dc.description.abstractMagnetic properties of road dusts in the East Lake area in Wuhan, China, were measured and compared with the results of heavy metal analyses in order to delineate the sources of pollutants. A total of ninety-seven dust samples were collected spatially from four segments with different traffic density and field settings from the roads encircling the lake. Thermomagnetic and hysteresis measurements revealed that the dominant magnetic carrier is coarse-grained magnetite. Correlations between magnetic parameters and element concentrations with traffic density and distances to the industrial region revealed that elements Cu, Ni and Fe mainly originate from vehicle traffic, which is also the major source of coarser magnetic particles (e.g., pseudo-single-domain/multi-domain (PSD/MD) grains), while element Pb and the smaller grains such as single-domain (SD) magnetic particles mainly originate from industrial emissions. The ratio between anhysteretic remanent magnetization and low-field magnetic susceptibility (ARM/χlf) can be employed as an indirect indicator for Cu, Fe and Ni emissions resulting from vehicle traffic. Due to the intermixture of elements from different sources, the element concentrations are not conclusive about the pollution source. A linear correlation between magnetic concentration-related parameters (e.g., ARM and saturation isothermal remanent magnetization, SIRM) and the concentrations of major elements (e.g., Cu, Co, Fe, Mn, Ni and V) suggests that they can be used as a proxy for heavy metal pollution. Road dusts in four segments show different magnetic characteristics, indicating various influxes of anthropogenic magnetic materials from vehicle traffic and industrial plants due to the different traffic loads and field settings. These results suggest that magnetic measurements can serve as an efficient complementary tool for the routinely employed geochemical methods to map the heavy metal pollution and trace the sources of pollutants in the road dust. © 2009 Elsevier Ltd. All rights reserved.en_HK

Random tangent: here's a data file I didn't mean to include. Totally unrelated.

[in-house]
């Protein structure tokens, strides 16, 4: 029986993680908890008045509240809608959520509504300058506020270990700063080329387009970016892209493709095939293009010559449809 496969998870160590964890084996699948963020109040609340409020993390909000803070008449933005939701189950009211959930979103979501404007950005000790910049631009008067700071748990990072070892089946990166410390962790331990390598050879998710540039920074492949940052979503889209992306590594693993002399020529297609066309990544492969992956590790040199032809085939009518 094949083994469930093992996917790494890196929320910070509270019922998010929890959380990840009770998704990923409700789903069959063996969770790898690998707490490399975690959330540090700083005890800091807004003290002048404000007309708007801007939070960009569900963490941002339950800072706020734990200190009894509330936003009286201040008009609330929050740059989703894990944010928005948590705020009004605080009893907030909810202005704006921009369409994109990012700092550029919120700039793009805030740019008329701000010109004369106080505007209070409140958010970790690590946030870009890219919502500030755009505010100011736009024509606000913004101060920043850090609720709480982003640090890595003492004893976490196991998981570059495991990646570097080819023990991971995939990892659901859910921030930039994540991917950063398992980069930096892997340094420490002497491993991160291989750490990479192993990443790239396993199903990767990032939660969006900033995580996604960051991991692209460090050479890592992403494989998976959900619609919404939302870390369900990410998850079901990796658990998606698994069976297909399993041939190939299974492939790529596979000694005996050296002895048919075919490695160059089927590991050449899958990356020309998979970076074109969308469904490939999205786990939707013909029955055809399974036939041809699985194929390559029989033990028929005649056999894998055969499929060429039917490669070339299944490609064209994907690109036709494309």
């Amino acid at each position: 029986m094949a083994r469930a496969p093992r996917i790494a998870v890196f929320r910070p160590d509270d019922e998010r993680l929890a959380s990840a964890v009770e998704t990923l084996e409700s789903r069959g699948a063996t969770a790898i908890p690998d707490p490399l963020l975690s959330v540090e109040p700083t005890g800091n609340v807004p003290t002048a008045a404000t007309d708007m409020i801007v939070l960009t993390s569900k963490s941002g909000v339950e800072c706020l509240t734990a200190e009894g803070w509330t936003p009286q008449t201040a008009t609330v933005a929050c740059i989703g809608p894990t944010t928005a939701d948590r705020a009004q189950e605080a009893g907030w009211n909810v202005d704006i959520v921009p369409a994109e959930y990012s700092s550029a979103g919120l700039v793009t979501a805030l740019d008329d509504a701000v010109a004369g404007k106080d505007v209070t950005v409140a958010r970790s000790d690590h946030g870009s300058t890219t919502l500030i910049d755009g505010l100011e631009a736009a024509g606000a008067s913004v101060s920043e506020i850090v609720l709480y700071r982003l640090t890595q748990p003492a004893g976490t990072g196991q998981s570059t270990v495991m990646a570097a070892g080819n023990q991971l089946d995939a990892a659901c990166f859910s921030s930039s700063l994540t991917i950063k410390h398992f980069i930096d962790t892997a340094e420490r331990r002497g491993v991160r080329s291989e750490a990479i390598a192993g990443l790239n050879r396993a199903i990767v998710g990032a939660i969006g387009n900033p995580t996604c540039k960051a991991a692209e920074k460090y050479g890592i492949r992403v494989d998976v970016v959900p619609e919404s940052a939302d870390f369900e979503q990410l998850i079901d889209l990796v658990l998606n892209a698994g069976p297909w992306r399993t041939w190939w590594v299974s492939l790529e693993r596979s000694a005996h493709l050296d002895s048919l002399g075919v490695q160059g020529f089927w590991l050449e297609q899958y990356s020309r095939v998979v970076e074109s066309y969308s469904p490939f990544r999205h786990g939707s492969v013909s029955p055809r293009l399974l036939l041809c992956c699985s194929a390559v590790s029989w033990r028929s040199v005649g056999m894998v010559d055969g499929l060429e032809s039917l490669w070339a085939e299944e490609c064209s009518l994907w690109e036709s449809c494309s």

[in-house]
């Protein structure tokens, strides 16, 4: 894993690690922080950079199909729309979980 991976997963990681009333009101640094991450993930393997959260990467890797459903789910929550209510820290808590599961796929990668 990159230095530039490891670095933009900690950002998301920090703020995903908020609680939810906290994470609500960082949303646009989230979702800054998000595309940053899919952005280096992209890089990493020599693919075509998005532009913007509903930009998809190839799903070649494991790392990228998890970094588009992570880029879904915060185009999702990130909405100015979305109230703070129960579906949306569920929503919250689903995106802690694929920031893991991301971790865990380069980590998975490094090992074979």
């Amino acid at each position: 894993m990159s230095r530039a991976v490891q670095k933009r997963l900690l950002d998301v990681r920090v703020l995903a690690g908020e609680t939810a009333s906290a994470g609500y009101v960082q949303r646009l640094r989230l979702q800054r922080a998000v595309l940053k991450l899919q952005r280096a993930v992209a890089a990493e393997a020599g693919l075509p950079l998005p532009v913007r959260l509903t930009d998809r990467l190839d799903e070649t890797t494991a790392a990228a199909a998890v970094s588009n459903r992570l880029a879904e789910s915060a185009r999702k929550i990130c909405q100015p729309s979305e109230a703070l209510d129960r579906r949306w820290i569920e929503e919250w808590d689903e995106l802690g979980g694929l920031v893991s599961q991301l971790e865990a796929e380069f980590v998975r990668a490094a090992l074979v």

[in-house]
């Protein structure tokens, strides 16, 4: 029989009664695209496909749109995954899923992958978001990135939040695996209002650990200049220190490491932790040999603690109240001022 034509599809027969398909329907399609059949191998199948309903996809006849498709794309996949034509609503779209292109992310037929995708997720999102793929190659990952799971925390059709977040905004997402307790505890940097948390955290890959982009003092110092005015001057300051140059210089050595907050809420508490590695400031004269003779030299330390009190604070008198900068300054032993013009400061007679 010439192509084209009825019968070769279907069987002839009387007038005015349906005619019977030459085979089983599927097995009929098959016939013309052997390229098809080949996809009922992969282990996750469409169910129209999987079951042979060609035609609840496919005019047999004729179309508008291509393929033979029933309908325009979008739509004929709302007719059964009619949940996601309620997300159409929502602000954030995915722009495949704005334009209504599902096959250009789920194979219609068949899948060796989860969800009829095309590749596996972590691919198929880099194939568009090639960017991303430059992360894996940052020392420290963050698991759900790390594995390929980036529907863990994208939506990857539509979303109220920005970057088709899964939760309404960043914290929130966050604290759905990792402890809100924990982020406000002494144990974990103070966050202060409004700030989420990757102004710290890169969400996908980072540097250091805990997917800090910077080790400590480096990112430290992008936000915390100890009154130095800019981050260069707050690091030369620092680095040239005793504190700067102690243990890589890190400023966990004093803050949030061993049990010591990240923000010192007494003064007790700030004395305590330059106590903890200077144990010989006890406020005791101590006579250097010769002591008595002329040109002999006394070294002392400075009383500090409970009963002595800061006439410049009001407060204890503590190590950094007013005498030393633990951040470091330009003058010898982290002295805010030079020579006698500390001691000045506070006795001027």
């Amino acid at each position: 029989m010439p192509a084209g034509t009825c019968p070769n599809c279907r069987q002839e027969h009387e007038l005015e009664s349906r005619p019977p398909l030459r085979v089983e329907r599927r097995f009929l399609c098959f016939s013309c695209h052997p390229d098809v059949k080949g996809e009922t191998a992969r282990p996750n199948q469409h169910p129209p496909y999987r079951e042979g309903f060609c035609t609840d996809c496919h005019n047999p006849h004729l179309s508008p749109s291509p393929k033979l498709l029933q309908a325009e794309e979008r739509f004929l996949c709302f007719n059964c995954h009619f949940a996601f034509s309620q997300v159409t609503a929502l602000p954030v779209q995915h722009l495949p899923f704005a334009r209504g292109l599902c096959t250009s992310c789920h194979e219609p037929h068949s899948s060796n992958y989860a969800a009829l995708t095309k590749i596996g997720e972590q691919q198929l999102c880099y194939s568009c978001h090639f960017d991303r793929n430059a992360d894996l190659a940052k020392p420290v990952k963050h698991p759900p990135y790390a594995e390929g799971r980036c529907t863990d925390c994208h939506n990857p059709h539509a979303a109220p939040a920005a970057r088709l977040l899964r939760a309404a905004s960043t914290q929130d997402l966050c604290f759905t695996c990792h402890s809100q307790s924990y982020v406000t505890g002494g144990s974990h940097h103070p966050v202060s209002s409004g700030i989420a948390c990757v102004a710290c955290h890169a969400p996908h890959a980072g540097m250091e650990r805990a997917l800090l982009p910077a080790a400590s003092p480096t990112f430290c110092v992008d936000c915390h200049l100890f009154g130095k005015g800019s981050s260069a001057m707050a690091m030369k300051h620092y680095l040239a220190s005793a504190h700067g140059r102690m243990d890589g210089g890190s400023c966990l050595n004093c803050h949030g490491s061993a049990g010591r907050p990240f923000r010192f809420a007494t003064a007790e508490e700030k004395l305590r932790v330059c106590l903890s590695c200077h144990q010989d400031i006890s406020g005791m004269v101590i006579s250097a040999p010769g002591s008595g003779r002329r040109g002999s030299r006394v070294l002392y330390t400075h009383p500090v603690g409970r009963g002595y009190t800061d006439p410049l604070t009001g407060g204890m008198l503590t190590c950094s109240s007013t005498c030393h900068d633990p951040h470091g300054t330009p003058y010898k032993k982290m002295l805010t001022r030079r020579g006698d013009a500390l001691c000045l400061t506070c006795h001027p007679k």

dc.languageengen_HK